Prince Charles Says 'Our Children Are Judging Us' On Climate Change
Less than a year before President John F. Kennedy delivered his Commencement Address at the American University in 1963, the Cuban Missile Crisis had brought the world to the brink of nuclear war. Though the prospect of a lasting peace remained a distant hope, in his remarks J.F.K. rejected the inevitability of war as "a dangerous and defeatist belief," and argued against the view that "mankind is doomed" or "gripped by forces we cannot control." Rather, he offered a global challenge, powerfully declaring:
"Our problems are manmade—therefore, they can be solved by man. And man can be as big as he wants. No problem of human destiny is beyond human beings. Man's reason and spirit have often solved the seemingly unsolvable—and we believe they can do it again."
That inspiring call to action remains prescient today, but in a different context and a different conflict—our battle against climate change to create a cleaner, safer and healthier planet for future generations. Once again, the world is on the brink, and we need the mobilizing urgency of a war-like footing if we are to win.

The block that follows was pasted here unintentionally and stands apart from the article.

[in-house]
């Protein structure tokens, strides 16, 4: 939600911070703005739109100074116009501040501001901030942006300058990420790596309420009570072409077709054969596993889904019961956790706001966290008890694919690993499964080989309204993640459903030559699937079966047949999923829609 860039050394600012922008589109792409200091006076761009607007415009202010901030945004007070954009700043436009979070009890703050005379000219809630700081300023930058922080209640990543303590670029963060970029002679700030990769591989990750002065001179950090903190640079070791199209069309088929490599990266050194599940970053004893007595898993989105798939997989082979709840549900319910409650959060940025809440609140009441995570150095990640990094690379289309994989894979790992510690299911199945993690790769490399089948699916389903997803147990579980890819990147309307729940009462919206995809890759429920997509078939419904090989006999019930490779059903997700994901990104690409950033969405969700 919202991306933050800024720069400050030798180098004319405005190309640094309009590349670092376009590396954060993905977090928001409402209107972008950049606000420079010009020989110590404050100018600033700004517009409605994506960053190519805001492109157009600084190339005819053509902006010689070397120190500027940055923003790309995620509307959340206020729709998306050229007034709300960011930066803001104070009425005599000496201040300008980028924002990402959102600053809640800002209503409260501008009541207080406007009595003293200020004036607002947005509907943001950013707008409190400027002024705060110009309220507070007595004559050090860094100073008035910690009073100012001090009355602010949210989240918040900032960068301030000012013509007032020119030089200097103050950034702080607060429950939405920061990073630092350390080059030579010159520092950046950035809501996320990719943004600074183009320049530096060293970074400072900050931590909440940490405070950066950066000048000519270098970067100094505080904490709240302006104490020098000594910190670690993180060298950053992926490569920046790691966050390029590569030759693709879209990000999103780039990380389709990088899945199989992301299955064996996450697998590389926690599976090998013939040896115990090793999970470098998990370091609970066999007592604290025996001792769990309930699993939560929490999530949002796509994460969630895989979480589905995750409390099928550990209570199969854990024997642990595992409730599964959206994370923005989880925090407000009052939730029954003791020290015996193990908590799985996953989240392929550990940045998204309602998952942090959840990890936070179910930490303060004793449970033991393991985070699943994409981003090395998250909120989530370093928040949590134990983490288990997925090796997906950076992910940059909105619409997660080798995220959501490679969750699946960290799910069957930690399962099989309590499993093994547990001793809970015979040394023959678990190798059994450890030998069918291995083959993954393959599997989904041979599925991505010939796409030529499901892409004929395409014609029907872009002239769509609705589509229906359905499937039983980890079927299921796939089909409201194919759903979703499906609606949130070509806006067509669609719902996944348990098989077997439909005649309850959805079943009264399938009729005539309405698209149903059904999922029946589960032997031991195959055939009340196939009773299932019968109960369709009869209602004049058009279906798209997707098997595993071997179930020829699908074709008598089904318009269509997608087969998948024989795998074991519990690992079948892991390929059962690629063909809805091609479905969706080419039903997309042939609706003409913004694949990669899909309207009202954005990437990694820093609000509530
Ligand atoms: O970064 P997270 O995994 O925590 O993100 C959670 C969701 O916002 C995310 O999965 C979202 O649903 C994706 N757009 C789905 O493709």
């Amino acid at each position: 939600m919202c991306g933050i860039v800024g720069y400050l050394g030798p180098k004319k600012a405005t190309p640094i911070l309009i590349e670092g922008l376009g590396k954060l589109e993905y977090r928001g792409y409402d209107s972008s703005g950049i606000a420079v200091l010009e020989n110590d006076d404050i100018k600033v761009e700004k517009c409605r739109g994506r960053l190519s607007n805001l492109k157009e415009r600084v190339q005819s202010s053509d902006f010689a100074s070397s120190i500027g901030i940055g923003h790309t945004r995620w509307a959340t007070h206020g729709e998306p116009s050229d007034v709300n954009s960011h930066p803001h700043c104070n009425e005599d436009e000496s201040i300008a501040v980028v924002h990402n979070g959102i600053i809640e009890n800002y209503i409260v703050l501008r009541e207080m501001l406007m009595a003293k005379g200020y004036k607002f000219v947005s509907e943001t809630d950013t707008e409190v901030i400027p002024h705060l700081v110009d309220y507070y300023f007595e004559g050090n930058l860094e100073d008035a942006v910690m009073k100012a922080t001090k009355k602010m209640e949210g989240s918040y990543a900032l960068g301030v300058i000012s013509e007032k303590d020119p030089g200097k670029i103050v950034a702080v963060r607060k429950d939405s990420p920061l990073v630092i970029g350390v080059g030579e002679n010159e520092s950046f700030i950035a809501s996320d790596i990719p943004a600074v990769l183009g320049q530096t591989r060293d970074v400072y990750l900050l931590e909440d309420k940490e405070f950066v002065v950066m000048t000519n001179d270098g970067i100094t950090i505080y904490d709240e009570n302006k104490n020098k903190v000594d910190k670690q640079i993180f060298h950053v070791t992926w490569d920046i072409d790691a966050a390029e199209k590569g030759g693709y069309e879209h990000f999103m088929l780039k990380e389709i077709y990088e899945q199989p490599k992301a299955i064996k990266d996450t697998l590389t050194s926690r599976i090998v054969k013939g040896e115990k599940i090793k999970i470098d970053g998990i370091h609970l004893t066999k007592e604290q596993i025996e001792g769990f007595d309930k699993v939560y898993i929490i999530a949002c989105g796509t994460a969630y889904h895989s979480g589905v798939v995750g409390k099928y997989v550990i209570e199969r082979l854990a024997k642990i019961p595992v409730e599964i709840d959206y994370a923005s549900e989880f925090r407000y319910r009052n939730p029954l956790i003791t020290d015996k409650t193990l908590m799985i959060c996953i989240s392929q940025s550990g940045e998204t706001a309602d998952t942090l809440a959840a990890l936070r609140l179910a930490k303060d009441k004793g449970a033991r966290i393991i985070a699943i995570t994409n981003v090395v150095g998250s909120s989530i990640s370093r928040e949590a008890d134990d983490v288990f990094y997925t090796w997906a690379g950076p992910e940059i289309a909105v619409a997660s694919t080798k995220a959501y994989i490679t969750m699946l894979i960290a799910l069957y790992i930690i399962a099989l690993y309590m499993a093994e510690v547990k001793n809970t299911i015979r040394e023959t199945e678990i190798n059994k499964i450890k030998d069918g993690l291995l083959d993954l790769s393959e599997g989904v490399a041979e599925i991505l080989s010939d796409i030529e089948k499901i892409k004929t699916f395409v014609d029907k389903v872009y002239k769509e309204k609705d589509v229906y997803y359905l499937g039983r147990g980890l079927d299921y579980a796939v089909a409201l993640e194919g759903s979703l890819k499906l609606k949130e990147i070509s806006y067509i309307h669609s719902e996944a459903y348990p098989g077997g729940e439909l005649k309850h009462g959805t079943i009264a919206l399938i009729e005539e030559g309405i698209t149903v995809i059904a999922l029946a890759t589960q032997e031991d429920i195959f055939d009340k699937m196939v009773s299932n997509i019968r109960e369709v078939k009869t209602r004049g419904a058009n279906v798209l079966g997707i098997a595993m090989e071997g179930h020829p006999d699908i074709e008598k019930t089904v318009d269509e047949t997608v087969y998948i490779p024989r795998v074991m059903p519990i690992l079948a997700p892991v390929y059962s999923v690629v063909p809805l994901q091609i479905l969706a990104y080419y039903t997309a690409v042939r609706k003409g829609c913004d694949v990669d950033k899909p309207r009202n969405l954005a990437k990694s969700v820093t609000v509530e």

Sixty years ago, my late father identified the damage humankind was inflicting on the planet and helped to found the World Wildlife Fund. A decade later, when I first spoke publicly about the environment, many wondered if my sense of urgency was misplaced. That view has shifted in the intervening decades, though all too slowly, and, even today, lacks the urgency needed.
As a father, I am proud that my sons have recognised this threat. Most recently, my elder son, William, launched the prestigious Earthshot Prize to incentivise change and help repair our planet over the next ten years by identifying and investing in the technologies that can make a difference. And my younger son, Harry, has passionately highlighted the impact of climate change, especially in relation to Africa, and committed his charity to being net zero.
The heir to the British throne, a longtime environmentalist, on the price of inaction if we fail to protect "this planet we call home."
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